First, why was Janet Yellen summoned to the White House to meet with President Obama and Vice President Biden? The most ostensible reason is PROBABLY to get the Fed’s view on the economic impact of Trump and Bernie Sanders. Is the anger in the land a result of stagnant wages and is there any policy impact the White House could pursue without distorting the economy? Is fiscal stimulus a possible positive response and would the Fed be receptive without immediately raising rates? There are no certain answers to why Yellen went only conjecture. But one thing that caught my attention was the headline in today’s Financial Times: “Lew Urges IMF to Get Tough on Exchange Rate Manipulators.”
The article said: “The comments amount to a call for the IMF to be less diplomatic with its members and more active in naming those who engage in currency manipulation to gain trade advantages and other dubious economic policies.” Lew was adamant that the IMF had to “… intensify scrutiny of critical issues like exchange rates, current account imbalances and shortfalls in global aggregate demand.” The DOLLAR, of course, is the responsibility of the Treasury and not the FED but if the U.S. president was going to be more assertive about the need for correcting imbalances, Obama may have wanted to discuss the ramifications of any potential fallout from an aggressive position towards Germany and China–the two major sources of global imbalances–with Chair Yellen.
The Japanese have already seen a 6% appreciation in the YEN since the G-20 meeting of Finance Ministers and Central Bankers in Shanghai at the end of February. The threat of the rise of Trump and Sanders may be worrying the White House regarding the success of the Trans Pacific Partnership (TPP) and they may be willing to muscle the G-20 to put up a strong front in an effort to save the major trade deal.This is something to watch as the G-20 meets in Washington, D.C. this week.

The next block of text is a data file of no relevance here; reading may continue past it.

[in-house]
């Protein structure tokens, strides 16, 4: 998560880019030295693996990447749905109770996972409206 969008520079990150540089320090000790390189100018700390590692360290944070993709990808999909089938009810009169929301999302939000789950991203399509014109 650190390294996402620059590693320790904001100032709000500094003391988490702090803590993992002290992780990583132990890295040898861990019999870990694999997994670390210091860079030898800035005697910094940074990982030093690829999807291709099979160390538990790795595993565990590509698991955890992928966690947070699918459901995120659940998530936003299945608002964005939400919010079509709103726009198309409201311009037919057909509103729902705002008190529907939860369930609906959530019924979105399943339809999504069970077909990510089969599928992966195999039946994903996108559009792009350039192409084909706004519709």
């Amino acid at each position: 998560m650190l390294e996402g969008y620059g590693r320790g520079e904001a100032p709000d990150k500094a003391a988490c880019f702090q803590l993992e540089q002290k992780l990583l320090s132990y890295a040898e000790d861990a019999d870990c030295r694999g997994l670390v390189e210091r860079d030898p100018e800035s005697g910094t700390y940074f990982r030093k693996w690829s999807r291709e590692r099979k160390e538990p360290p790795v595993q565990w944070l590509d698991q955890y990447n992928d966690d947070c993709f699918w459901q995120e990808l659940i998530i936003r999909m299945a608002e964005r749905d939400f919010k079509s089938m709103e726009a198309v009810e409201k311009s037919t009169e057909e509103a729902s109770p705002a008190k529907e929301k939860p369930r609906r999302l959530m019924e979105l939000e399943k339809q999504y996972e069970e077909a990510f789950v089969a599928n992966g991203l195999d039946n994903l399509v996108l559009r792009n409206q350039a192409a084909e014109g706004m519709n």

The second piece of nothing to hide is: Who kidnapped Jens Weidmann? The bombastic ECB board member and Bundesbank president was Ghandian in his approach today as he openly criticized German politicians for their attack on the ECB. Mr. Weidmann was defending President Draghi and the ECB, citing its independence as a key to its effectiveness. This is not the same Jens Weidmann who has used Mario Draghi as a punching bag in his effort to undermine TLTRO and QE. It is Jens Weidmann who laid out the economic rationale for the birth of the AfD and its economic protagonists who challenged Draghi in the German Constitutional Court.
In all fairness Weidmann was back on the attack in regards to the concept of “money rains.” “Some academics might find this instrument a thrilling possibility, but it should not be part of the policy debate.” He summed up his argument in the FT article by claiming that ‘money rains’ acted to “… blur the boundaries between monetary and fiscal policy.” The Bundesbank may have softened its stance on QE but has now moved the battle lines to so-called helicopter drops. But seriously, if Merkel has nothing to hide what black-op group is hiding Jens Weidmann?
***HOMEWORK: Read the Ambrose Evans-Pritchard piece in the Telegraph about Olivier Blanchard. We will discuss.